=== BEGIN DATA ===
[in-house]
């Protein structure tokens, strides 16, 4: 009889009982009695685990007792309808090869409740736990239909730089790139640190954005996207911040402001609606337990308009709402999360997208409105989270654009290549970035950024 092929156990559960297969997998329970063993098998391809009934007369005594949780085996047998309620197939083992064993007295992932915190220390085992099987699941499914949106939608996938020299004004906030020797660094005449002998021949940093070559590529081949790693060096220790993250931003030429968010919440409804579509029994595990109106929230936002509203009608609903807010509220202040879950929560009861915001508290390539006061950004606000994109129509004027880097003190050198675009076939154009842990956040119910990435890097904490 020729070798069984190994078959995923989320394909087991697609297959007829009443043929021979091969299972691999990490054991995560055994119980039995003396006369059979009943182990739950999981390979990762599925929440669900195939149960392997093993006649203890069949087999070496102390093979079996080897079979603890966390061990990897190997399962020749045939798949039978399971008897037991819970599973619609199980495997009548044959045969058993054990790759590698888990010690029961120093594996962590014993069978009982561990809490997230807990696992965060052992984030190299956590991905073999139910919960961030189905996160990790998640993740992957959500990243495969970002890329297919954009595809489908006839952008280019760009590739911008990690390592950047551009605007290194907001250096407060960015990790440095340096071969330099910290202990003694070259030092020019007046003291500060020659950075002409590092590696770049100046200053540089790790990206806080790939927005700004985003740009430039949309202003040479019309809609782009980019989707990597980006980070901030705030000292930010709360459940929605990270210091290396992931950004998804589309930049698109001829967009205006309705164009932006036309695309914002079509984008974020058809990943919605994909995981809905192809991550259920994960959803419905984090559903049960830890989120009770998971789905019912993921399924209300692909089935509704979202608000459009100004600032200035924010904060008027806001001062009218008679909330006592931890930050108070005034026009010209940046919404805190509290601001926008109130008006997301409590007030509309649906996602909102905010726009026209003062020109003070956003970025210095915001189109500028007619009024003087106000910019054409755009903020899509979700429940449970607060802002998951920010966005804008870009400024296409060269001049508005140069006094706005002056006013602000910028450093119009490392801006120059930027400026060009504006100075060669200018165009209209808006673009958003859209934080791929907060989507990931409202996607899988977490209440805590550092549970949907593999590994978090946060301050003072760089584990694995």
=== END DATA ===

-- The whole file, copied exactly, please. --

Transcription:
[in-house]
């Protein structure tokens, strides 16, 4: 009889009982009695685990007792309808090869409740736990239909730089790139640190954005996207911040402001609606337990308009709402999360997208409105989270654009290549970035950024 092929156990559960297969997998329970063993098998391809009934007369005594949780085996047998309620197939083992064993007295992932915190220390085992099987699941499914949106939608996938020299004004906030020797660094005449002998021949940093070559590529081949790693060096220790993250931003030429968010919440409804579509029994595990109106929230936002509203009608609903807010509220202040879950929560009861915001508290390539006061950004606000994109129509004027880097003190050198675009076939154009842990956040119910990435890097904490 020729070798069984190994078959995923989320394909087991697609297959007829009443043929021979091969299972691999990490054991995560055994119980039995003396006369059979009943182990739950999981390979990762599925929440669900195939149960392997093993006649203890069949087999070496102390093979079996080897079979603890966390061990990897190997399962020749045939798949039978399971008897037991819970599973619609199980495997009548044959045969058993054990790759590698888990010690029961120093594996962590014993069978009982561990809490997230807990696992965060052992984030190299956590991905073999139910919960961030189905996160990790998640993740992957959500990243495969970002890329297919954009595809489908006839952008280019760009590739911008990690390592950047551009605007290194907001250096407060960015990790440095340096071969330099910290202990003694070259030092020019007046003291500060020659950075002409590092590696770049100046200053540089790790990206806080790939927005700004985003740009430039949309202003040479019309809609782009980019989707990597980006980070901030705030000292930010709360459940929605990270210091290396992931950004998804589309930049698109001829967009205006309705164009932006036309695309914002079509984008974020058809990943919605994909995981809905192809991550259920994960959803419905984090559903049960830890989120009770998971789905019912993921399924209300692909089935509704979202608000459009100004600032200035924010904060008027806001001062009218008679909330006592931890930050108070005034026009010209940046919404805190509290601001926008109130008006997301409590007030509309649906996602909102905010726009026209003062020109003070956003970025210095915001189109500028007619009024003087106000910019054409755009903020899509979700429940449970607060802002998951920010966005804008870009400024296409060269001049508005140069006094706005002056006013602000910028450093119009490392801006120059930027400026060009504006100075060669200018165009209209808006673009958003859209934080791929907060989507990931409202996607899988977490209440805590550092549970949907593999590994978090946060301050003072760089584990694995």